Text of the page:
25 REFLECTIONS ON THE UK (PART 3 OF 3)

 

5. One more on cars. Parking is very funny in the UK. In North America, when you park on the street you must park in the direction of traffic in the appropriate designated area. In the UK, people park on either side of the road (direction is irrelevant) and often anywhere and everywhere. After all, parking wasn’t an issue hundreds of years ago so they really didn’t plan for it.

4. British people LOVE their dogs. We loved that they loved their dogs. Parks are full of dogs running around. The elderly (who seem healthier than North Americans) are always seen walking around with their dogs. Everywhere you go – dogs. On Wentworth, one of the more prestigious courses in the world, dogs are welcome. Our neighbour would golf every weekend with his lab running behind him. Amazing. We North American’s could learn something from the European’s in this regard – seeing a family with their small dog in the restaurant in Normandy was incredibly refreshing. That is a true ‘family’ out for dinner.

3. Everything has a cost and a benefit. I just realized, after 24 amazing months that one of my costs was that I never got to say good-bye to my dog, Bram. Ciao Bram.

2. It is all about people. England is a diverse culture and I am thankful to have worked with and met many amazing people who have a huge impact on my outlook on life and my character. In two years, I owe many people an enormous debt of thanks.

1. Life is about experiences, not things.

25 REFLECTIONS ON THE UK (PART 2 OF 3)

 

15. England is very old. Canada is very young. Two years later, driving by an old church or a pub that was built in the 1400s still amazes me. I could spend hours wandering a cemetery reading the inscriptions, history was made in the UK.

14. Stop signs should be banned in North America – long live the roundabout. North America should learn the lesson.

13. Spoiled food is good. In Canada, things don’t spoil quickly. In the UK they do. As an expat it is initially frustrating as you have to hit the store more often. However, you soon realize that quicker spoiling means less preservatives and definitely less salt. All organic is now the family motto. Oh yah, and I now detest chain store fast food – have been without it for 2 years and don’t miss it.

12. Male fashion is all about the brown shoes with the suit or jeans, and the French cuff shirt. Got it. Understood! But still don’t buy into the whole pink shirt thing. Sorry.

11. Parking in England is an adventure. Like everything else, the people building the homes and roads 1,000 years ago were just not thinking! I had a BMW 5 series estate. Parking with that car meant that every time that I got out of the car two things would happen: there would not be enough room so I would have to get out sideways and no matter how hard I tried, my door always touched the car beside me. The only car that actually had enough room to park was the Mini (which is why there are so many of them in England I suppose).  In the end, the UK has cars, but really isn’t made for cars. The UK was made for horses and walking.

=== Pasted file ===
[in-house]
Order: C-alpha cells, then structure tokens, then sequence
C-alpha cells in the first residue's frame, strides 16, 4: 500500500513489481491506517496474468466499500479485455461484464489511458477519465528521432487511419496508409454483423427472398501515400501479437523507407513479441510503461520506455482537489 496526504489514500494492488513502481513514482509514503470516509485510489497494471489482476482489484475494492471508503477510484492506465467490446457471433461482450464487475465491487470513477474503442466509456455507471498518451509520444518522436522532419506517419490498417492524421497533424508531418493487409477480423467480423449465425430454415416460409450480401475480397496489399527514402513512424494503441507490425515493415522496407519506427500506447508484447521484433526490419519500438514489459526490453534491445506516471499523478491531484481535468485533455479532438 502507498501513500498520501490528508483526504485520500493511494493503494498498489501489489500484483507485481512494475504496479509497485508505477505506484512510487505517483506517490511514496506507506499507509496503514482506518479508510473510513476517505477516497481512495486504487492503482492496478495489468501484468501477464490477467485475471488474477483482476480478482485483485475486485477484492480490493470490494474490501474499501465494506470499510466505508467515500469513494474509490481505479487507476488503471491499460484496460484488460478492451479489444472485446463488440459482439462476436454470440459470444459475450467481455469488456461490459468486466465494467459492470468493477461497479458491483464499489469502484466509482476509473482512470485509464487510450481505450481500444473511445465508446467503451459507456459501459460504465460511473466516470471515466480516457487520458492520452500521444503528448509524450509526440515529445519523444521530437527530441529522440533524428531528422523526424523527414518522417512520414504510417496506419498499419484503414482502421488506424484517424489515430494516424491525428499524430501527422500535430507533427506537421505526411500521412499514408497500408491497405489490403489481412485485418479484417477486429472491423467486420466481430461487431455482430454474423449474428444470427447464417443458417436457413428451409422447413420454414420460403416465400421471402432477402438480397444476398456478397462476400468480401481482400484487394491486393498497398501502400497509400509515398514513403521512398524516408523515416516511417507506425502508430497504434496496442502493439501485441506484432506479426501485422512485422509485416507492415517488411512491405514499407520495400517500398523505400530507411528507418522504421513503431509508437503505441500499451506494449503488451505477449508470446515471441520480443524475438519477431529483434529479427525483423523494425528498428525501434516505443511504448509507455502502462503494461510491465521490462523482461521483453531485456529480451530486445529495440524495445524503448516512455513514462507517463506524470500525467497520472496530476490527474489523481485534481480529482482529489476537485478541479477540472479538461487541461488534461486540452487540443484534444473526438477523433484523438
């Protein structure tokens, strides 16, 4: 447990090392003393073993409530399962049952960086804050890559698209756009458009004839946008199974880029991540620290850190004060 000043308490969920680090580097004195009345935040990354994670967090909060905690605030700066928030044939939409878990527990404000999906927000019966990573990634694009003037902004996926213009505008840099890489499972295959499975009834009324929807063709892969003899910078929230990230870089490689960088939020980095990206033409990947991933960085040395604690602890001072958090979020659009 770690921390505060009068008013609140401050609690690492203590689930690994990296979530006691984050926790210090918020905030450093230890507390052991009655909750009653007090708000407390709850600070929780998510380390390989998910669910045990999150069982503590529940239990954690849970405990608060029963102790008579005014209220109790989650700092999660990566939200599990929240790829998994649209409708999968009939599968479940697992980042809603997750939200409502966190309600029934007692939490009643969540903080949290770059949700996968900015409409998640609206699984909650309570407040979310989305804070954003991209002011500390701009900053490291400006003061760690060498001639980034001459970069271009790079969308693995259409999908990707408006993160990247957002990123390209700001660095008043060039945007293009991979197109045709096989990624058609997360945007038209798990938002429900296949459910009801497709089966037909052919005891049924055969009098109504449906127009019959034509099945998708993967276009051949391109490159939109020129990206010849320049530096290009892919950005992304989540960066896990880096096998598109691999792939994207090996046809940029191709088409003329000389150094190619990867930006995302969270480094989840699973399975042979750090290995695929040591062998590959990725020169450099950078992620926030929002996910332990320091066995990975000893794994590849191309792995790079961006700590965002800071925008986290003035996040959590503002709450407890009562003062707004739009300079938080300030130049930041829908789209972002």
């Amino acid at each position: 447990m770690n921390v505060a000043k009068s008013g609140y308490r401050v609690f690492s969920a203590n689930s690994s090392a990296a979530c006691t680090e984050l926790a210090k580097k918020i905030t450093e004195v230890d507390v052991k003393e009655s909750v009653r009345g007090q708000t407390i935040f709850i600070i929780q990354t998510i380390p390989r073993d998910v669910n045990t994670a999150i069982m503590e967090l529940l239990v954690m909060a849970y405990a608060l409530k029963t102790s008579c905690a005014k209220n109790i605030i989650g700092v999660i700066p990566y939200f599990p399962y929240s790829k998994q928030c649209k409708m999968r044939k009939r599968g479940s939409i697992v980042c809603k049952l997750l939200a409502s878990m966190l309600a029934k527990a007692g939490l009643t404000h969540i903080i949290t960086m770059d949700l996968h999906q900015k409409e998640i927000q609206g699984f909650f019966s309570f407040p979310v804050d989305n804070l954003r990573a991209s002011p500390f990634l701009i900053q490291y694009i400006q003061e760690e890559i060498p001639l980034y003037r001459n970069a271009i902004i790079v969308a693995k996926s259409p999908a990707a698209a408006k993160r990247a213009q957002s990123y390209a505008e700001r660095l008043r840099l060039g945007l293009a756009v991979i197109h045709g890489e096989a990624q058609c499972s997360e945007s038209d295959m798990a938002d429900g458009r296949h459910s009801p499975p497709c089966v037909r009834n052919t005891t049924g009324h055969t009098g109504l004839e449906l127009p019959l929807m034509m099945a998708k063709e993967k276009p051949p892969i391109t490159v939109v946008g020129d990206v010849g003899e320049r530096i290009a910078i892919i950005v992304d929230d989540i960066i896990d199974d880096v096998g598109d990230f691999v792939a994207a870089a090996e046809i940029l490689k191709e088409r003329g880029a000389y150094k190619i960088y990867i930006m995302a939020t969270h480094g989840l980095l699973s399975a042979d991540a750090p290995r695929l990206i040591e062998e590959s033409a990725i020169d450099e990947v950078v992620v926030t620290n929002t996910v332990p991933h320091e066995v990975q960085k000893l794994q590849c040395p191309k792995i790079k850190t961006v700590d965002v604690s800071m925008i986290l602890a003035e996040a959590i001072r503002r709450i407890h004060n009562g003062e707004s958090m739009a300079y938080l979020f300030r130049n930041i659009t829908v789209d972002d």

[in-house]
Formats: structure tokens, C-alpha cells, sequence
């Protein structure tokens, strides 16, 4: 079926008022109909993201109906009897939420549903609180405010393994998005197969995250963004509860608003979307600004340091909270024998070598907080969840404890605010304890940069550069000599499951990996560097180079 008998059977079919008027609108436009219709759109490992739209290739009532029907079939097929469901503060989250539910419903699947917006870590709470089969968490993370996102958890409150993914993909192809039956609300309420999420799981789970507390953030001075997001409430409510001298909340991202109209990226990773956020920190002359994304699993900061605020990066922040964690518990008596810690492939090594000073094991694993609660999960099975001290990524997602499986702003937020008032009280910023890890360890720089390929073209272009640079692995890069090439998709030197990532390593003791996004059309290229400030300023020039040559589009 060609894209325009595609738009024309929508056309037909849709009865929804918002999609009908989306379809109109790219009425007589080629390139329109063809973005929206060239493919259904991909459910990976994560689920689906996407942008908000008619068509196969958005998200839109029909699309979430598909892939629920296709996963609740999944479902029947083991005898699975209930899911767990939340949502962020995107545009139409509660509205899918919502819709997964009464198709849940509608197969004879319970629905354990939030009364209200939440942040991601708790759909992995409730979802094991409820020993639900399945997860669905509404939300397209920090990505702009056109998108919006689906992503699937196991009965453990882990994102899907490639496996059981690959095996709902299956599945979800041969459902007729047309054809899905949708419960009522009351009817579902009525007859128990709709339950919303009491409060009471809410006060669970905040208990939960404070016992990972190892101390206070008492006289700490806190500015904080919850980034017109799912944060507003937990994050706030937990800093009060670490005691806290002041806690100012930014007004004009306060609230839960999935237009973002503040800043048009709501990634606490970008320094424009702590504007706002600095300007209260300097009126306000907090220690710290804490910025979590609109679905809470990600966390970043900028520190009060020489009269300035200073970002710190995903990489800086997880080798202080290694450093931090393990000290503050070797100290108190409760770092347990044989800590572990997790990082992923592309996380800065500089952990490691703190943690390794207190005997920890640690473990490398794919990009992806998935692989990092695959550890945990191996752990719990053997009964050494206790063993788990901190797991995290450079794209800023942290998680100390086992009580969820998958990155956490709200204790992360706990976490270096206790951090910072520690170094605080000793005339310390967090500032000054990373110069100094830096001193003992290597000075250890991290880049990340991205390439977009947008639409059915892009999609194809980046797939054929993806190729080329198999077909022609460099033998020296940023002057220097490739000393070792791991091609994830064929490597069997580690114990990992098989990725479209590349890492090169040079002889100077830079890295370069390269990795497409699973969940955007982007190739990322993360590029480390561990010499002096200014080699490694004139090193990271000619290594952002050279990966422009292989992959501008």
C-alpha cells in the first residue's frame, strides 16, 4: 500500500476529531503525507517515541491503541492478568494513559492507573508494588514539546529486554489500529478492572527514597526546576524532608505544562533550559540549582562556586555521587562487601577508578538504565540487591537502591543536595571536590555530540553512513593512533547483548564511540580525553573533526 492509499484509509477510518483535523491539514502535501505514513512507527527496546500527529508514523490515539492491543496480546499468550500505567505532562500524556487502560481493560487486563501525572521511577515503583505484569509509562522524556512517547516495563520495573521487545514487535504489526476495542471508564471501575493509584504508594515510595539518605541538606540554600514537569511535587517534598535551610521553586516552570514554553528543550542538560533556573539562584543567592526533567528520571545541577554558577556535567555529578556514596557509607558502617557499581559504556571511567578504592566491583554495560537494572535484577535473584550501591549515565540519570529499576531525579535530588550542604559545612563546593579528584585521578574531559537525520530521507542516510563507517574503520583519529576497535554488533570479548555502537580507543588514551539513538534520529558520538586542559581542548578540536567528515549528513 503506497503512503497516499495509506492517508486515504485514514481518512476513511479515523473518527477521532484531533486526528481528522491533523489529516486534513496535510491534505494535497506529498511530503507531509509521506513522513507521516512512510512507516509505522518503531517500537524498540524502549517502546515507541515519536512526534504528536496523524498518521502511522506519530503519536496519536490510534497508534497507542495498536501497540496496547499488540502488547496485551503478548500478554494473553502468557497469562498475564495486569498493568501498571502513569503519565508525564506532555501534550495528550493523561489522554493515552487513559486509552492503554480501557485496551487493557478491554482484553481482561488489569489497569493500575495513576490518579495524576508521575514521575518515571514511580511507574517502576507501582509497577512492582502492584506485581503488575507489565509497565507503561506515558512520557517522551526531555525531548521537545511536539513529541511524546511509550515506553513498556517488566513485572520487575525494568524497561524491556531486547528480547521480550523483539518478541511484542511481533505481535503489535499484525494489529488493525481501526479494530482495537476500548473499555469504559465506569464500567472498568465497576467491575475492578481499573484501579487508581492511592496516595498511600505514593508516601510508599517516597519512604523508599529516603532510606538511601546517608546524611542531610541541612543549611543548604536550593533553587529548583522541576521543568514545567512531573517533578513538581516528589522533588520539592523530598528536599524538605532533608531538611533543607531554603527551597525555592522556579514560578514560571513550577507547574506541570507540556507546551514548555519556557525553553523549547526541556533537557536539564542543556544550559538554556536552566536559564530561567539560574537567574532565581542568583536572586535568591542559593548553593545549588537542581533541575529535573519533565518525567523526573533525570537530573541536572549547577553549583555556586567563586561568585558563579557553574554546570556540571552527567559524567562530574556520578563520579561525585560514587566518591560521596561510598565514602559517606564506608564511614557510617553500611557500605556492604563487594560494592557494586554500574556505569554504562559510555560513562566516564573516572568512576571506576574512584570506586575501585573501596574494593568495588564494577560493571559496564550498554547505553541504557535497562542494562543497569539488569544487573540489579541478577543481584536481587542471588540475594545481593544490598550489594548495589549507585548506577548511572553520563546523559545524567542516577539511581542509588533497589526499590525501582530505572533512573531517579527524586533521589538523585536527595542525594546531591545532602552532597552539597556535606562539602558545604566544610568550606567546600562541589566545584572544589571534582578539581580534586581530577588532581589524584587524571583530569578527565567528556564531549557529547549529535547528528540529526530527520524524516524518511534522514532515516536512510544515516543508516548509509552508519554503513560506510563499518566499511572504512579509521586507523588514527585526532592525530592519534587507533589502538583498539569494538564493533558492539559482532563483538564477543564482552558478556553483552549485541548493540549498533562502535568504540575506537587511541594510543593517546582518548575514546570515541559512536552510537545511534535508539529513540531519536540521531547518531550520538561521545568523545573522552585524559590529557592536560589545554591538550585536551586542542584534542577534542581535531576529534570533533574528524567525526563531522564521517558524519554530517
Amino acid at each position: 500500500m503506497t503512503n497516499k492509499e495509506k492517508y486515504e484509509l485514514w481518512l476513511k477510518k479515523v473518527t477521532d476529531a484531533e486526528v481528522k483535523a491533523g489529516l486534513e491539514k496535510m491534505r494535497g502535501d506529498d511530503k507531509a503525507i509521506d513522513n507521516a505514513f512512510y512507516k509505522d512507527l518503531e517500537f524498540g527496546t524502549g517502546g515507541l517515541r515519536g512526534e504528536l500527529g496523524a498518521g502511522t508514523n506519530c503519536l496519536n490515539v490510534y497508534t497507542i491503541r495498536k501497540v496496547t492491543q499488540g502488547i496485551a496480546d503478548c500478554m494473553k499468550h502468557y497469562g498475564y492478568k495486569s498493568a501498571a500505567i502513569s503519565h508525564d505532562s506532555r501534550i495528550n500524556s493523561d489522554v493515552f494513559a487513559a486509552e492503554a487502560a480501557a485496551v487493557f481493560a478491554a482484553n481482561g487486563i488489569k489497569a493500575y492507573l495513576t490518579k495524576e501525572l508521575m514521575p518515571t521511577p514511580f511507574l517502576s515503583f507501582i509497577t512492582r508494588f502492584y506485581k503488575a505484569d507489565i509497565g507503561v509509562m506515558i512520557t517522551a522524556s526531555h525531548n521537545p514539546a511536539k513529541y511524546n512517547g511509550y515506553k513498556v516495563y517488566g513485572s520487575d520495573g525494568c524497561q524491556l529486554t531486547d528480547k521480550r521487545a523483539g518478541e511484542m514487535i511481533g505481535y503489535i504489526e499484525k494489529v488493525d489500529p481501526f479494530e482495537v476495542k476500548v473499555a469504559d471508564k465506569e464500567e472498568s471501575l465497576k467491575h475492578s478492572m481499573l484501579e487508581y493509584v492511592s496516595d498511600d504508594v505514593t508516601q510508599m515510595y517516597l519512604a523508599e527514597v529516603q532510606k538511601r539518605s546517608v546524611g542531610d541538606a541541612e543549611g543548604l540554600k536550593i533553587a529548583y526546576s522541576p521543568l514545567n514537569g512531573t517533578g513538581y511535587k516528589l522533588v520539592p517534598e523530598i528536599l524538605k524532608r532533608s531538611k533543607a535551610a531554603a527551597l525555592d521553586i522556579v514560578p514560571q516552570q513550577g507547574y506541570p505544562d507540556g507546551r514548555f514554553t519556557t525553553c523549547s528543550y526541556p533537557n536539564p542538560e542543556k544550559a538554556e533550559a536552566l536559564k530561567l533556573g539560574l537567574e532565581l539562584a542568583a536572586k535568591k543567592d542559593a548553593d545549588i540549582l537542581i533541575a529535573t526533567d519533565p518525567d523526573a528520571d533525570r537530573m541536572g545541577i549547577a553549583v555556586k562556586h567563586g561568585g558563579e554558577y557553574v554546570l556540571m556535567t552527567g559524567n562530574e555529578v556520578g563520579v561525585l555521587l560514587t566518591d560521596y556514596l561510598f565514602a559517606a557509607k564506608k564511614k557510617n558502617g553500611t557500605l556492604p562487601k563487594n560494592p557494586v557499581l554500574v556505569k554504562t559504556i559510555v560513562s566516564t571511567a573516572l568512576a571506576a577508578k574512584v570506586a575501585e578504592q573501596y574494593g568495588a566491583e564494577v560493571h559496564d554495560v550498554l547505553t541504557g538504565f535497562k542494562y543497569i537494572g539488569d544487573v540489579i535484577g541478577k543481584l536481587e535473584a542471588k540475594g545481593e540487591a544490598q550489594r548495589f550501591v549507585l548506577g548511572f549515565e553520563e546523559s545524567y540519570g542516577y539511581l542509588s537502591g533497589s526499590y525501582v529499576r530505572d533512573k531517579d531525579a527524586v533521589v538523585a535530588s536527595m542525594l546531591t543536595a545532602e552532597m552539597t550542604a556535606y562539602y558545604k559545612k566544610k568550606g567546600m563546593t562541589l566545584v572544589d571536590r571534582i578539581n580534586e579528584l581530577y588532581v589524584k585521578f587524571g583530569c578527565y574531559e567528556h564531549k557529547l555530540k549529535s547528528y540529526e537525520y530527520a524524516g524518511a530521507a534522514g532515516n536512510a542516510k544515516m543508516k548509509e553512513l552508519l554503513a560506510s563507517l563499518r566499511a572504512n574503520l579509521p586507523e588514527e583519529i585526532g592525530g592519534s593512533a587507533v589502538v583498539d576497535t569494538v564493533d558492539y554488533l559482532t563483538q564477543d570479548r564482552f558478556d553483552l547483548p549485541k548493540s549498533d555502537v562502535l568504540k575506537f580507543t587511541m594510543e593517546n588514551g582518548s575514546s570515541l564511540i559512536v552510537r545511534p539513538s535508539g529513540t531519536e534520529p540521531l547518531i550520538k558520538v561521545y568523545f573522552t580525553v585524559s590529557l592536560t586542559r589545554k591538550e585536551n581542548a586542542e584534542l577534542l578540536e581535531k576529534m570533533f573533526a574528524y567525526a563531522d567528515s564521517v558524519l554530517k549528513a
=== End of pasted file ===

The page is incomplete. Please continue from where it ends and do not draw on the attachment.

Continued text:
10. The world is flat. Ten years ago, going international would have been a lot harder. Web cams, 1 hour phone calls for $1, email, digital photos and videos, cheap flights, social networking and XBOX LIVE keep you as connected .. as you want to be.

9. A Tom Tom GPS got me all around the UK, Washington, Scotland, Belgium, Paris and through Normandy. I cannot imagine doing this without a GPS. And I will never buy in car SATNAV again. Overpriced, hard to update and generally underperforms – mobile satnav for me please.

8. I have become a very proud Canadian. Canada is a great country, with a rich and varied culture (French, English and everyone else in the world) – with a proud link to Britain.

7. Customer service in the UK is a paradox. The milkman comes to the door 3 times a week (good), you can order groceries on the internet (good), Amazon lets you buy pretty much anything you can think of (books, DVDs, shoes, MP3 drm free downloads to filters for my Jura coffee maker) from one central place and have it delivered in 1 day (awesome). But the ‘convenience’ store on the corner closes at 6, the mall is closed at 6 on a Friday night, the 16 year old checkout boy at the counter sits down while checking me out and watches me pack my own bags, and on many occasions, because they thought we were American – they were downright rude.

6. The world owes the UK an enormous debt for their resolve during WWII. If it were not for this nations ability to hold out while the Americans made up their minds, the Germans would not have been stopped.

A SPIKE IN LONDON

If you look at this large pointy thing, sitting by a bridge in London, what would you think it is?

2008 May 28 45  _MG_9095 Our Day out for my 40th_

Your choices:

a) Over priced art the the city of London commissioned to make the city look ‘deep’.

b) A monument to mothers everywhere who have spent centuries yelling out ‘Don’t run with pointy things in your hands!’

c) A monument to medieval England and some rather unpleasant goings-on.

d) A giant sun dial.

The answer is a AND c. It is a spike meant to commemorate the location where traitors heads would be left on a pike to rot. Charming.

Tower bridge, however, is charming. Everyone thinks this is London Bridge, it is not.

2008 May 28 42  _MG_9092 Our Day out for my 40th_